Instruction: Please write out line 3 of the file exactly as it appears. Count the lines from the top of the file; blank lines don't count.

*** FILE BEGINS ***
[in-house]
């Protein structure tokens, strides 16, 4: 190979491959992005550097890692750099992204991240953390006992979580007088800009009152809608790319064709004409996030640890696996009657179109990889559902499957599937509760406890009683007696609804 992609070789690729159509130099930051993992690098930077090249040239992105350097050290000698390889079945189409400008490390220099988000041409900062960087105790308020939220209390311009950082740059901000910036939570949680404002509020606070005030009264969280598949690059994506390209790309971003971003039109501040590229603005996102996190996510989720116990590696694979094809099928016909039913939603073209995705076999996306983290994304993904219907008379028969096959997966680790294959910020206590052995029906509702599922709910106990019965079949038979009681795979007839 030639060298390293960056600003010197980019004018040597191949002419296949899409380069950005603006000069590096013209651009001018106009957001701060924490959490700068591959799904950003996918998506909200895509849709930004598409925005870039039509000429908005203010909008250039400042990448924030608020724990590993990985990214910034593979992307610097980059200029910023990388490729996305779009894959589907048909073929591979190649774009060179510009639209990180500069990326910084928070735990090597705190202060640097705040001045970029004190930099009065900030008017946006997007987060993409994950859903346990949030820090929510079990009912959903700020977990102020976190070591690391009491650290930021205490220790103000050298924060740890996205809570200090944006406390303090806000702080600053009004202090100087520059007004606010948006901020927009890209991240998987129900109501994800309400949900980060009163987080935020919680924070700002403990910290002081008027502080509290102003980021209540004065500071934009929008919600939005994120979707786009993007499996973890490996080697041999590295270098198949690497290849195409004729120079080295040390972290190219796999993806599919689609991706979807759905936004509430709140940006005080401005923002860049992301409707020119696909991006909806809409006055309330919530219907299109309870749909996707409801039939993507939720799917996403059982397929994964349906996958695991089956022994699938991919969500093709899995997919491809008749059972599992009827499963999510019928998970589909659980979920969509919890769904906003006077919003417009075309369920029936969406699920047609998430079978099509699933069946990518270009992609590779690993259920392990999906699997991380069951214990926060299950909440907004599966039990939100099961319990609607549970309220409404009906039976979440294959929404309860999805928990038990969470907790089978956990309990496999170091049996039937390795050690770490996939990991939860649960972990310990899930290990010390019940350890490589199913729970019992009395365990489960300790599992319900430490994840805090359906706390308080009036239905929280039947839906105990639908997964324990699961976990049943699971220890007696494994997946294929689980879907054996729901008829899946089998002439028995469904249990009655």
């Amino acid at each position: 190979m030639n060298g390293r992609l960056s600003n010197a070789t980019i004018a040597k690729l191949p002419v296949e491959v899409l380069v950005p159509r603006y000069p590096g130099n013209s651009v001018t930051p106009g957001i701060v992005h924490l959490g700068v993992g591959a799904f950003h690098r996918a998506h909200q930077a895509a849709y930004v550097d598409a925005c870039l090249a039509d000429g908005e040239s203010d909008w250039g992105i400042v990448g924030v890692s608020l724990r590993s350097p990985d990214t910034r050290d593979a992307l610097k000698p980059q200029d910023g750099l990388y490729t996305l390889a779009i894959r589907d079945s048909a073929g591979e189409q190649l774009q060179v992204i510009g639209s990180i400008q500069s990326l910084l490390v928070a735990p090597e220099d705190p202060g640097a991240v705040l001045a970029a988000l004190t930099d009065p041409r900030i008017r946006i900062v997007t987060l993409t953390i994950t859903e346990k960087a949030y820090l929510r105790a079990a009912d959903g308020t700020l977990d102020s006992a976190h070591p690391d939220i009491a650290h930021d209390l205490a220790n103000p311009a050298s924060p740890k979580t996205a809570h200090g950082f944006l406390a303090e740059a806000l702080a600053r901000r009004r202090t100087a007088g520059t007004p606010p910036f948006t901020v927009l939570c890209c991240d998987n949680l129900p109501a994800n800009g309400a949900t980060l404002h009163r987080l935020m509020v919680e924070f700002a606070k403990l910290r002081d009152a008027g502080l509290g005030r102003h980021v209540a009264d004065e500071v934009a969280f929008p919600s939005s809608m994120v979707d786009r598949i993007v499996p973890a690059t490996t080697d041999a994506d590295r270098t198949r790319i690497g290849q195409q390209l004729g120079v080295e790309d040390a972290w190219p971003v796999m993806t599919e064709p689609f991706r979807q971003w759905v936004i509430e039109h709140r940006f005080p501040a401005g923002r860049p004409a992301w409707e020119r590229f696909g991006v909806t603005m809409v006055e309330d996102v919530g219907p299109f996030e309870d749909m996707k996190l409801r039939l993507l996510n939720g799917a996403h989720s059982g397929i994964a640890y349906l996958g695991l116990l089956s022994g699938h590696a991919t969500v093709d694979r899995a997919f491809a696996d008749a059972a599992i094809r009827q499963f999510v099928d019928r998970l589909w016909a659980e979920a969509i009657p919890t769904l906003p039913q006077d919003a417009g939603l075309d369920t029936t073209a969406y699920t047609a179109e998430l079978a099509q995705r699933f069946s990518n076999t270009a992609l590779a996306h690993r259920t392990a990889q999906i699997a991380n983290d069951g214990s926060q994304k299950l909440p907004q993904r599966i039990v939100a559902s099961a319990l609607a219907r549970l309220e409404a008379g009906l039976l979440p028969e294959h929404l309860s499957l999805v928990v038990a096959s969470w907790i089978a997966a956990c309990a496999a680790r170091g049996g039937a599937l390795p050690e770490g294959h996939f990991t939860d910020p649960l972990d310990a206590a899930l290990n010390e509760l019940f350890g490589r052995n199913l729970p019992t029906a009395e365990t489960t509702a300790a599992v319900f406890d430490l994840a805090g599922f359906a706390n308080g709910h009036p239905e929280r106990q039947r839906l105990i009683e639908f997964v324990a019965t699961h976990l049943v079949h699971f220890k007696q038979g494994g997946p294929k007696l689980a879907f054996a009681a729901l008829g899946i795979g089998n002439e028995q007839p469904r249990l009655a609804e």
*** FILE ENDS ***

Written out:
């Amino acid at each position: 190979m030639n060298g390293r992609l960056s600003n010197a070789t980019i004018a040597k690729l191949p002419v296949e491959v899409l380069v950005p159509r603006y000069p590096g130099n013209s651009v001018t930051p106009g957001i701060v992005h924490l959490g700068v993992g591959a799904f950003h690098r996918a998506h909200q930077a895509a849709y930004v550097d598409a925005c870039l090249a039509d000429g908005e040239s203010d909008w250039g992105i400042v990448g924030v890692s608020l724990r590993s350097p990985d990214t910034r050290d593979a992307l610097k000698p980059q200029d910023g750099l990388y490729t996305l390889a779009i894959r589907d079945s048909a073929g591979e189409q190649l774009q060179v992204i510009g639209s990180i400008q500069s990326l910084l490390v928070a735990p090597e220099d705190p202060g640097a991240v705040l001045a970029a988000l004190t930099d009065p041409r900030i008017r946006i900062v997007t987060l993409t953390i994950t859903e346990k960087a949030y820090l929510r105790a079990a009912d959903g308020t700020l977990d102020s006992a976190h070591p690391d939220i009491a650290h930021d209390l205490a220790n103000p311009a050298s924060p740890k979580t996205a809570h200090g950082f944006l406390a303090e740059a806000l702080a600053r901000r009004r202090t100087a007088g520059t007004p606010p910036f948006t901020v927009l939570c890209c991240d998987n949680l129900p109501a994800n800009g309400a949900t980060l404002h009163r987080l935020m509020v919680e924070f700002a606070k403990l910290r002081d009152a008027g502080l509290g005030r102003h980021v209540a009264d004065e500071v934009a969280f929008p919600s939005s809608m994120v979707d786009r598949i993007v499996p973890a690059t490996t080697d041999a994506d590295r270098t198949r790319i690497g290849q195409q390209l004729g120079v080295e790309d040390a972290w190219p971003v796999m993806t599919e064709p689609f991706r979807q971003w759905v936004i509430e039109h709140r940006f005080p501040a401005g923002r860049p004409a992301w409707e020119r590229f696909g991006v909806t603005m809409v006055e309330d996102v919530g219907p299109f996030e309870d749909m996707k996190l409801r039939l993507l996510n939720g799917a996403h989720s059982g397929i994964a640890y349906l996958g695991l116990l089956s022994g699938h590696a991919t969500v093709d694979r899995a997919f491809a696996d008749a059972a599992i094809r009827q499963f999510v099928d019928r998970l589909w016909a659980e979920a969509i009657p919890t769904l906003p039913q006077d919003a417009g939603l075309d369920t029936t073209a969406y699920t047609a179109e998430l079978a099509q995705r699933f069946s990518n076999t270009a992609l590779a996306h690993r259920t392990a990889q999906i699997a991380n983290d069951g214990s926060q994304k299950l909440p907004q993904r599966i039990v939100a559902s099961a319990l609607a219907r549970l309220e409404a008379g009906l039976l979440p028969e294959h929404l309860s499957l999805v928990v038990a096959s969470w907790i089978a997966a956990c309990a496999a680790r170091g049996g039937a599937l390795p050690e770490g294959h996939f990991t939860d910020p649960l972990d310990a206590a899930l290990n010390e509760l019940f350890g490589r052995n199913l729970p019992t029906a009395e365990t489960t509702a300790a599992v319900f406890d430490l994840a805090g599922f359906a706390n308080g709910h009036p239905e929280r106990q039947r839906l105990i009683e639908f997964v324990a019965t699961h976990l049943v079949h699971f220890k007696q038979g494994g997946p294929k007696l689980a879907f054996a009681a729901l008829g899946i795979g089998n002439e028995q007839p469904r249990l009655a609804e």